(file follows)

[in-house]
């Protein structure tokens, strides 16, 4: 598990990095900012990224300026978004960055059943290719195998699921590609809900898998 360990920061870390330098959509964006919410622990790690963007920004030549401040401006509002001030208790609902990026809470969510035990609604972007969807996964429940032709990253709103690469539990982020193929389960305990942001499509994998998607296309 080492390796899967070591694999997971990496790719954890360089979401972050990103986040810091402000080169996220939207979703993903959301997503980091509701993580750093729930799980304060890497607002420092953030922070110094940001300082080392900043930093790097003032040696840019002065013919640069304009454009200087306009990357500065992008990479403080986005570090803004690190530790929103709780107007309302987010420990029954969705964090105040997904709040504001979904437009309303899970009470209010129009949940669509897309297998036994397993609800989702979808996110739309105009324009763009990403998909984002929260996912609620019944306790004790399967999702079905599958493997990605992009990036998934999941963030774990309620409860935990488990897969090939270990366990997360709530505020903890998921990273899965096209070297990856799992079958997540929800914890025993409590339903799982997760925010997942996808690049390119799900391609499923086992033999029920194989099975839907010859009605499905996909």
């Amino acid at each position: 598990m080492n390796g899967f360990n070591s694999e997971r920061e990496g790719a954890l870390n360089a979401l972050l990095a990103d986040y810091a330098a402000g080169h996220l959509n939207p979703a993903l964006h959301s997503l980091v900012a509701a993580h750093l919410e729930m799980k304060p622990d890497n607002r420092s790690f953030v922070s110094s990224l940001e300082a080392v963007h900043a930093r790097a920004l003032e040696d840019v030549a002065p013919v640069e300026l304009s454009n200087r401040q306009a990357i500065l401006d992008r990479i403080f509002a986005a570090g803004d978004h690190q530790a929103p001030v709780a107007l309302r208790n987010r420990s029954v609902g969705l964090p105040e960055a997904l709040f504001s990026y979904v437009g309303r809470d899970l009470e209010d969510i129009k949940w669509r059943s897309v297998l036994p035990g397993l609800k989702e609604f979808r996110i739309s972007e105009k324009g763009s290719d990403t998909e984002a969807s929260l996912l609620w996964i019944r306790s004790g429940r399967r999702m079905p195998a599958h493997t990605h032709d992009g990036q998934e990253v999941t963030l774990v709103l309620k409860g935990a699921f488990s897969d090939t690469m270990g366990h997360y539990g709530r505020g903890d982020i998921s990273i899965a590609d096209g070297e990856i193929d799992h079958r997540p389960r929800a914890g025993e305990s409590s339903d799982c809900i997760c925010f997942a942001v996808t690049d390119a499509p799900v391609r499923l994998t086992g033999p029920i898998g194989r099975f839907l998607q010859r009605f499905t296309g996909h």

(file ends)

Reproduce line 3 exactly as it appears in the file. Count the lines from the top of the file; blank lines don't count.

């Amino acid at each position: 598990m080492n390796g899967f360990n070591s694999e997971r920061e990496g790719a954890l870390n360089a979401l972050l990095a990103d986040y810091a330098a402000g080169h996220l959509n939207p979703a993903l964006h959301s997503l980091v900012a509701a993580h750093l919410e729930m799980k304060p622990d890497n607002r420092s790690f953030v922070s110094s990224l940001e300082a080392v963007h900043a930093r790097a920004l003032e040696d840019v030549a002065p013919v640069e300026l304009s454009n200087r401040q306009a990357i500065l401006d992008r990479i403080f509002a986005a570090g803004d978004h690190q530790a929103p001030v709780a107007l309302r208790n987010r420990s029954v609902g969705l964090p105040e960055a997904l709040f504001s990026y979904v437009g309303r809470d899970l009470e209010d969510i129009k949940w669509r059943s897309v297998l036994p035990g397993l609800k989702e609604f979808r996110i739309s972007e105009k324009g763009s290719d990403t998909e984002a969807s929260l996912l609620w996964i019944r306790s004790g429940r399967r999702m079905p195998a599958h493997t990605h032709d992009g990036q998934e990253v999941t963030l774990v709103l309620k409860g935990a699921f488990s897969d090939t690469m270990g366990h997360y539990g709530r505020g903890d982020i998921s990273i899965a590609d096209g070297e990856i193929d799992h079958r997540p389960r929800a914890g025993e305990s409590s339903d799982c809900i997760c925010f997942a942001v996808t690049d390119a499509p799900v391609r499923l994998t086992g033999p029920i898998g194989r099975f839907l998607q010859r009605f499905t296309g996909h």